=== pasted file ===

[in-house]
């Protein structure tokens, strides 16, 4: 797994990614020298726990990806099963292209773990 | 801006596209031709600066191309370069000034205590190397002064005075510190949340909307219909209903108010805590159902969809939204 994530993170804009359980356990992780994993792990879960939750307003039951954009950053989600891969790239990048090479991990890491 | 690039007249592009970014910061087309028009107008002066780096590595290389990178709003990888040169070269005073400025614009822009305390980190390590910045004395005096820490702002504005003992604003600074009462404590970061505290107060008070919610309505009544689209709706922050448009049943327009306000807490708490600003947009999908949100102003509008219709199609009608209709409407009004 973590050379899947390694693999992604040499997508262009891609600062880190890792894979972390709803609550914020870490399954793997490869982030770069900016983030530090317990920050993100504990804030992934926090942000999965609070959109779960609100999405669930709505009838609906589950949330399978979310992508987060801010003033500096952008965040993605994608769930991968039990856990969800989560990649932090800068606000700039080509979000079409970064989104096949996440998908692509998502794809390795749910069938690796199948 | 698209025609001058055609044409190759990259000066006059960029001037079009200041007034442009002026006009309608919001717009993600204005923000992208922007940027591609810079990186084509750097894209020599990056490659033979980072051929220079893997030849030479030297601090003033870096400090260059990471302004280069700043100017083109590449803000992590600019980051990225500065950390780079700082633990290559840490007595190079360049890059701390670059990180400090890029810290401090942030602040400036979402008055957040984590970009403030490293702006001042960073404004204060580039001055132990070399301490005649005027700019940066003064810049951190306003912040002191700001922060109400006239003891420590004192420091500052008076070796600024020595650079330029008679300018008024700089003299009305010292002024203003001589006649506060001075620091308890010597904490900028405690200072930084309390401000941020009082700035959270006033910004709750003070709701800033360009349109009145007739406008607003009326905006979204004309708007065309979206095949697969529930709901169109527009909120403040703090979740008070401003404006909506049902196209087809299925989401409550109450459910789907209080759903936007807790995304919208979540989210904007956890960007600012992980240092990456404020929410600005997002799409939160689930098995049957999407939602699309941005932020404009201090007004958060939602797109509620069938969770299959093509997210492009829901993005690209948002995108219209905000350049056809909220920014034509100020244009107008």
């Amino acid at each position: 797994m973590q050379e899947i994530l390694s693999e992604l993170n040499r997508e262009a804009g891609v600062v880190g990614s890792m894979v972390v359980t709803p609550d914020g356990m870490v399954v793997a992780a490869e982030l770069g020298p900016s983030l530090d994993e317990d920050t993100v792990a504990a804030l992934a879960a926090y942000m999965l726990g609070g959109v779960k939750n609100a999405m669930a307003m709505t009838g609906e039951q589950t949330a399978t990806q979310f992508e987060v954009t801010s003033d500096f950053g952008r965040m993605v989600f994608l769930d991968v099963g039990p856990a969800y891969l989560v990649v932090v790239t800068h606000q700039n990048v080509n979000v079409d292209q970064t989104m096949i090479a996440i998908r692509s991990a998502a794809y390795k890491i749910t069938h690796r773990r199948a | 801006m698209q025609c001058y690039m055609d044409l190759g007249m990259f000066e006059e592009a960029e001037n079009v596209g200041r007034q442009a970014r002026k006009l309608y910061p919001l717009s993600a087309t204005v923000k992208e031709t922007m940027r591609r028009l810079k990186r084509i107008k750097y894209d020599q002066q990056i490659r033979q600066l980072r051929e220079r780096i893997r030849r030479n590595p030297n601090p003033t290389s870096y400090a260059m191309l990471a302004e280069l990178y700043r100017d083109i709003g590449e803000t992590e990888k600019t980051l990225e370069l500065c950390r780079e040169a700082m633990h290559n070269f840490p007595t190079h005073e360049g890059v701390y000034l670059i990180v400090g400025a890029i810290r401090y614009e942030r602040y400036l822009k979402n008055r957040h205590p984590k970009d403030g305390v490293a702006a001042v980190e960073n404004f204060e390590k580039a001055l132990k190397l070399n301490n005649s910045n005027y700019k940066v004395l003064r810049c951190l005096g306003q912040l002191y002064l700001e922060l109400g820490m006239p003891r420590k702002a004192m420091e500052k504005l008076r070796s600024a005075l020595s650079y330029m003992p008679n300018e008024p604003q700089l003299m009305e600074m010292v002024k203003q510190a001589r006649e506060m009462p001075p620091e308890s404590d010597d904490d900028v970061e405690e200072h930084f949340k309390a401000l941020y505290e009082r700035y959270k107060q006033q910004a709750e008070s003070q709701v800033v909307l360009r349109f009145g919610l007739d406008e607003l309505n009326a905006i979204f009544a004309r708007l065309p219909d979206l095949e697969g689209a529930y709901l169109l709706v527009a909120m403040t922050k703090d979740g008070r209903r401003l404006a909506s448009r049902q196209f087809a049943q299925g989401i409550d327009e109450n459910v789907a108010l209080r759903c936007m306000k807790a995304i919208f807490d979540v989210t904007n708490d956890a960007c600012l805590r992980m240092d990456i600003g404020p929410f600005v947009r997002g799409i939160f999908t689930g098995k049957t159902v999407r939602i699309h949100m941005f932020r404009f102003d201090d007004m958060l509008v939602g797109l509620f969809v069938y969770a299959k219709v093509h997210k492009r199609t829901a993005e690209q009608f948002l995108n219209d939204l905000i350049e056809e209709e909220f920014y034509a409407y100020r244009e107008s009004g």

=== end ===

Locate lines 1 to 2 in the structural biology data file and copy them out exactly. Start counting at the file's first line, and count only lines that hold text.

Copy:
[in-house]
């Protein structure tokens, strides 16, 4: 797994990614020298726990990806099963292209773990 | 801006596209031709600066191309370069000034205590190397002064005075510190949340909307219909209903108010805590159902969809939204 994530993170804009359980356990992780994993792990879960939750307003039951954009950053989600891969790239990048090479991990890491 | 690039007249592009970014910061087309028009107008002066780096590595290389990178709003990888040169070269005073400025614009822009305390980190390590910045004395005096820490702002504005003992604003600074009462404590970061505290107060008070919610309505009544689209709706922050448009049943327009306000807490708490600003947009999908949100102003509008219709199609009608209709409407009004 973590050379899947390694693999992604040499997508262009891609600062880190890792894979972390709803609550914020870490399954793997490869982030770069900016983030530090317990920050993100504990804030992934926090942000999965609070959109779960609100999405669930709505009838609906589950949330399978979310992508987060801010003033500096952008965040993605994608769930991968039990856990969800989560990649932090800068606000700039080509979000079409970064989104096949996440998908692509998502794809390795749910069938690796199948 | 698209025609001058055609044409190759990259000066006059960029001037079009200041007034442009002026006009309608919001717009993600204005923000992208922007940027591609810079990186084509750097894209020599990056490659033979980072051929220079893997030849030479030297601090003033870096400090260059990471302004280069700043100017083109590449803000992590600019980051990225500065950390780079700082633990290559840490007595190079360049890059701390670059990180400090890029810290401090942030602040400036979402008055957040984590970009403030490293702006001042960073404004204060580039001055132990070399301490005649005027700019940066003064810049951190306003912040002191700001922060109400006239003891420590004192420091500052008076070796600024020595650079330029008679300018008024700089003299009305010292002024203003001589006649506060001075620091308890010597904490900028405690200072930084309390401000941020009082700035959270006033910004709750003070709701800033360009349109009145007739406008607003009326905006979204004309708007065309979206095949697969529930709901169109527009909120403040703090979740008070401003404006909506049902196209087809299925989401409550109450459910789907209080759903936007807790995304919208979540989210904007956890960007600012992980240092990456404020929410600005997002799409939160689930098995049957999407939602699309941005932020404009201090007004958060939602797109509620069938969770299959093509997210492009829901993005690209948002995108219209905000350049056809909220920014034509100020244009107008």